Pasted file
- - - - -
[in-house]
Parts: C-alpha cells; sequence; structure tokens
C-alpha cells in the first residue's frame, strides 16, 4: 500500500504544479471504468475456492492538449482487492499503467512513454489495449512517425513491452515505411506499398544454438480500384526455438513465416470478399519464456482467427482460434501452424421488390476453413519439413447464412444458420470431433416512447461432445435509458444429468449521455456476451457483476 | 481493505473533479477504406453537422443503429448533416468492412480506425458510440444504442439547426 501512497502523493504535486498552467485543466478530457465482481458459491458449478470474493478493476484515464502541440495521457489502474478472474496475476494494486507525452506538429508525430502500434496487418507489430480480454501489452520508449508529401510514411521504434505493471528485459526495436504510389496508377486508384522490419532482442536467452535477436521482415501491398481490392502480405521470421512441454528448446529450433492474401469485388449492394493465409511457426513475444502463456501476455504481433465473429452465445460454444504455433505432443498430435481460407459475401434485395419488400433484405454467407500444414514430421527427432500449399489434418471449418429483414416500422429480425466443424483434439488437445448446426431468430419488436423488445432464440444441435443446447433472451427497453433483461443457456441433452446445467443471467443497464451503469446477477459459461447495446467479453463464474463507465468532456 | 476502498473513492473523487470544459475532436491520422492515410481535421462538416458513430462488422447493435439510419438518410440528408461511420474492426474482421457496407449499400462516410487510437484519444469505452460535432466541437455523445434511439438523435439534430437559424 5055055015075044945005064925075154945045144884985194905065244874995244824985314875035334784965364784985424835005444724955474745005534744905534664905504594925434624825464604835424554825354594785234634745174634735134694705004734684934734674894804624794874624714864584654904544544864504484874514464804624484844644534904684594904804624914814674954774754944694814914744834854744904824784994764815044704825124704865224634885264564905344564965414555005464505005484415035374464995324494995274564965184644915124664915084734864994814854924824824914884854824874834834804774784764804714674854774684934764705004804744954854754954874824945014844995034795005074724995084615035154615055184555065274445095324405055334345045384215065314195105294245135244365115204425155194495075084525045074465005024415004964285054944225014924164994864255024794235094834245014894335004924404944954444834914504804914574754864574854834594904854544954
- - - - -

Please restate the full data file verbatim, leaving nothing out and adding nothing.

[in-house]
Parts: C-alpha cells; sequence; structure tokens
C-alpha cells in the first residue's frame, strides 16, 4: 500500500504544479471504468475456492492538449482487492499503467512513454489495449512517425513491452515505411506499398544454438480500384526455438513465416470478399519464456482467427482460434501452424421488390476453413519439413447464412444458420470431433416512447461432445435509458444429468449521455456476451457483476 | 481493505473533479477504406453537422443503429448533416468492412480506425458510440444504442439547426 501512497502523493504535486498552467485543466478530457465482481458459491458449478470474493478493476484515464502541440495521457489502474478472474496475476494494486507525452506538429508525430502500434496487418507489430480480454501489452520508449508529401510514411521504434505493471528485459526495436504510389496508377486508384522490419532482442536467452535477436521482415501491398481490392502480405521470421512441454528448446529450433492474401469485388449492394493465409511457426513475444502463456501476455504481433465473429452465445460454444504455433505432443498430435481460407459475401434485395419488400433484405454467407500444414514430421527427432500449399489434418471449418429483414416500422429480425466443424483434439488437445448446426431468430419488436423488445432464440444441435443446447433472451427497453433483461443457456441433452446445467443471467443497464451503469446477477459459461447495446467479453463464474463507465468532456 | 476502498473513492473523487470544459475532436491520422492515410481535421462538416458513430462488422447493435439510419438518410440528408461511420474492426474482421457496407449499400462516410487510437484519444469505452460535432466541437455523445434511439438523435439534430437559424 5055055015075044945005064925075154945045144884985194905065244874995244824985314875035334784965364784985424835005444724955474745005534744905534664905504594925434624825464604835424554825354594785234634745174634735134694705004734684934734674894804624794874624714864584654904544544864504484874514464804624484844644534904684594904804624914814674954774754944694814914744834854744904824784994764815044704825124704865224634885264564905344564965414555005464505005484415035374464995324494995274564965184644915124664915084734864994814854924824824914884854824874834834804774784764804714674854774684934764705004804744954854754954874824945014844995034795005074724995084615035154615055184555065274445095324405055334345045384215065314195105294245135244365115204425155194495075084525045074465005024415004964285054944225014924164994864255024794235094834245014894335004924404944954444834914504804914574754864574854834594904854544954